Rubia promotes women’s empowerment through literacy, education and income generation from the sale of their heritage handwork. An American scholar started Rubia as a grassroots embroidery project in Pakistan in the year 2000 when desperate Afghan refugees asked her to help them find a means to earn income. These impoverished embroiderers, who belong to the minority Pashai tribe, continued selling their handwork through Rubia when they returned to their homes in Eastern Afghanistan when the Taliban was overthrown after September 11, 2001. Over the past 14 years, Rubia’s literacy and embroidery projects have grown, in spite of worsening poverty, increasing insecurity, and a rise in Islamic fundamentalism. All aspects of the development and implementation of Rubia’s programs are rooted in local culture, using community members at all levels to help build the economy and capacity in their home region. Most recently, 600 Afghan women participated in “Threads of Change,” a curriculum that integrates health, human rights and literacy with handwork. In 2007, Rubia spread to Manchester, New Hampshire in response to the needs of impoverished refugees from Central African who had fled the genocide and were trying to rebuild their lives in the US. “Sewing Confidence,” Rubia’s American program, has expanded over the past five years to include financial literacy and entrepreneurship. Rubia is considering expanding its work to other countries, including Mali.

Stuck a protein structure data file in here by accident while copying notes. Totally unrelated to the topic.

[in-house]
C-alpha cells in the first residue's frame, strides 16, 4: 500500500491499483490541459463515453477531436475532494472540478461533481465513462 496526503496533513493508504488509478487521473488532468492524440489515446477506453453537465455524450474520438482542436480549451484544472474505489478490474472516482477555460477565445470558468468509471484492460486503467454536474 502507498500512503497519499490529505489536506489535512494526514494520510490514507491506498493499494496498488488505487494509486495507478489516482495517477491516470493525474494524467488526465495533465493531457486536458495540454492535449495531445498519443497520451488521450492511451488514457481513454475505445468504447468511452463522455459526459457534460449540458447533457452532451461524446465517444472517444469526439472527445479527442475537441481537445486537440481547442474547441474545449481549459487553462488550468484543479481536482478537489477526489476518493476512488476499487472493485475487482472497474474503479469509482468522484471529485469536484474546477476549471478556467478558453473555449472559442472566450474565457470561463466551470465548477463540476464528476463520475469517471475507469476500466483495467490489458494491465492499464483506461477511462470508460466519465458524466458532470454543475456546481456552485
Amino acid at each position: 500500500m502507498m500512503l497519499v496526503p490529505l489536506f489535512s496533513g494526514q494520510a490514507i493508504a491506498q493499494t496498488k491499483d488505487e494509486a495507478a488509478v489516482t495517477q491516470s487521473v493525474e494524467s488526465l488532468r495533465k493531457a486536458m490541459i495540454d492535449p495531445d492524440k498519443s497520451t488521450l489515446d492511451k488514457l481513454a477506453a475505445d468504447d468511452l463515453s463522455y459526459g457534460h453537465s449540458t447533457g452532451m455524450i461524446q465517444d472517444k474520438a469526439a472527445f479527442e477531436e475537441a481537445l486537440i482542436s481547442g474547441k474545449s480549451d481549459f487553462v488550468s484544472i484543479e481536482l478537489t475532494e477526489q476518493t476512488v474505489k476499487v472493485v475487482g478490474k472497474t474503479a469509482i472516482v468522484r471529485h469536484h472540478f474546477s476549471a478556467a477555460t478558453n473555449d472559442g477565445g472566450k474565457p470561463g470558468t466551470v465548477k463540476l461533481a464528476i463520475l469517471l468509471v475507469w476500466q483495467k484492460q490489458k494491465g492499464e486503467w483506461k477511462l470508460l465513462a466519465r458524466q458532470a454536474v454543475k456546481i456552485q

Definition of Problem
Mali is undergoing a painful transition, after it imploded when a 2012 rebellion of Islamists and Tuaregs in the north interrupted a decade of peace and democratic rule. The August 2013 election of Ibrahim Boubacar Keita, who ran his Presidential campaign on a pledge to restore Mali’s dignity, offers a hopeful moment for this battered West African nation. This project offers an opportunity to assess whether the Rubia model combining income generation with education that was developed for women displaced by conflict in Afghanistan and New Hampshire literacy is relevant to post-conflict Mali. With Mali’s rich tradition of making beautiful textiles, especially its world-renown mud cloth (bogolan), there may be opportunities for Rubia to engage in Mali at this critical moment in its history.
Initial Steps and Options
Rubia has tested its integrated model of women’s empowerment through a combination of literacy, handwork, and income generation in two sites. A DAT can assist Rubia to determine if there is a demand for a similar approach among women surviving conflict and displacement in Mali. The DAT would start with an analysis of Mali’s political, economic, and socio-cultural environment. Specifically, it would seek to answer the questions:
- What contextual factors would favor the adoption of the Rubia model to Mali?
- What contextual factors may inhibit the adoption of the Rubia model to Mali?
- In light of the your response to Question 2, what interventions would you as development practitioners recommend to mitigate these inhibiting forces?
- What aspects(if any) of the Rubia model— income generation, literacy, health education, or preservation of heritage textiles— do Malian women need the most and which would you start with? (They are not mutually exclusive.)
The team would also explore possible partner organizations that may be currently working with Malian women on education and income generating, preferably through the sale of their traditional textiles. Some team member or members should be able to work in French.